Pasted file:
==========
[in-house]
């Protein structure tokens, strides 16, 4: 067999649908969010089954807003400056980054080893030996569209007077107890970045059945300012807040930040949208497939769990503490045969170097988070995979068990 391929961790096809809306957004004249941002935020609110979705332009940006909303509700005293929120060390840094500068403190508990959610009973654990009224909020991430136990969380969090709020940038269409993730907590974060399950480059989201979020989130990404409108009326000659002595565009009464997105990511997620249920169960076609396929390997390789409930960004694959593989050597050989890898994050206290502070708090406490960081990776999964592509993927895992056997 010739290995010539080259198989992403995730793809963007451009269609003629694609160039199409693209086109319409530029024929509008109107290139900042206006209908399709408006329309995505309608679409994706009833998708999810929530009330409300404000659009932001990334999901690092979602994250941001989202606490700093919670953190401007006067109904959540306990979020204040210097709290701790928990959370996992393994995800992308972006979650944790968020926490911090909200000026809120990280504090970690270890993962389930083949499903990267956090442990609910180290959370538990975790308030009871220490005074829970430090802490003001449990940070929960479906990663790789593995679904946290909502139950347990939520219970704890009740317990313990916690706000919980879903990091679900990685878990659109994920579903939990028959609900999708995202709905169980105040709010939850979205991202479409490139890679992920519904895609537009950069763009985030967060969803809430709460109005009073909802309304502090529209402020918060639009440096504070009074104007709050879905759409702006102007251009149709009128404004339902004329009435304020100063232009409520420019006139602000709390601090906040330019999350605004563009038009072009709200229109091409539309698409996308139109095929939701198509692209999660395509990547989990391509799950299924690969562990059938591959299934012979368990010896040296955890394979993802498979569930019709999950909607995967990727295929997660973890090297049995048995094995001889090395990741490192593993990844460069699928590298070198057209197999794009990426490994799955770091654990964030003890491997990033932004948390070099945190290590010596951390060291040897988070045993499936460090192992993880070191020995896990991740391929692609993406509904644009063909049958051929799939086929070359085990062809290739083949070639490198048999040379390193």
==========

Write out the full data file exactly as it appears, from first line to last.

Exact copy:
[in-house]
């Protein structure tokens, strides 16, 4: 067999649908969010089954807003400056980054080893030996569209007077107890970045059945300012807040930040949208497939769990503490045969170097988070995979068990 391929961790096809809306957004004249941002935020609110979705332009940006909303509700005293929120060390840094500068403190508990959610009973654990009224909020991430136990969380969090709020940038269409993730907590974060399950480059989201979020989130990404409108009326000659002595565009009464997105990511997620249920169960076609396929390997390789409930960004694959593989050597050989890898994050206290502070708090406490960081990776999964592509993927895992056997 010739290995010539080259198989992403995730793809963007451009269609003629694609160039199409693209086109319409530029024929509008109107290139900042206006209908399709408006329309995505309608679409994706009833998708999810929530009330409300404000659009932001990334999901690092979602994250941001989202606490700093919670953190401007006067109904959540306990979020204040210097709290701790928990959370996992393994995800992308972006979650944790968020926490911090909200000026809120990280504090970690270890993962389930083949499903990267956090442990609910180290959370538990975790308030009871220490005074829970430090802490003001449990940070929960479906990663790789593995679904946290909502139950347990939520219970704890009740317990313990916690706000919980879903990091679900990685878990659109994920579903939990028959609900999708995202709905169980105040709010939850979205991202479409490139890679992920519904895609537009950069763009985030967060969803809430709460109005009073909802309304502090529209402020918060639009440096504070009074104007709050879905759409702006102007251009149709009128404004339902004329009435304020100063232009409520420019006139602000709390601090906040330019999350605004563009038009072009709200229109091409539309698409996308139109095929939701198509692209999660395509990547989990391509799950299924690969562990059938591959299934012979368990010896040296955890394979993802498979569930019709999950909607995967990727295929997660973890090297049995048995094995001889090395990741490192593993990844460069699928590298070198057209197999794009990426490994799955770091654990964030003890491997990033932004948390070099945190290590010596951390060291040897988070045993499936460090192992993880070191020995896990991740391929692609993406509904644009063909049958051929799939086929070359085990062809290739083949070639490198048999040379390193």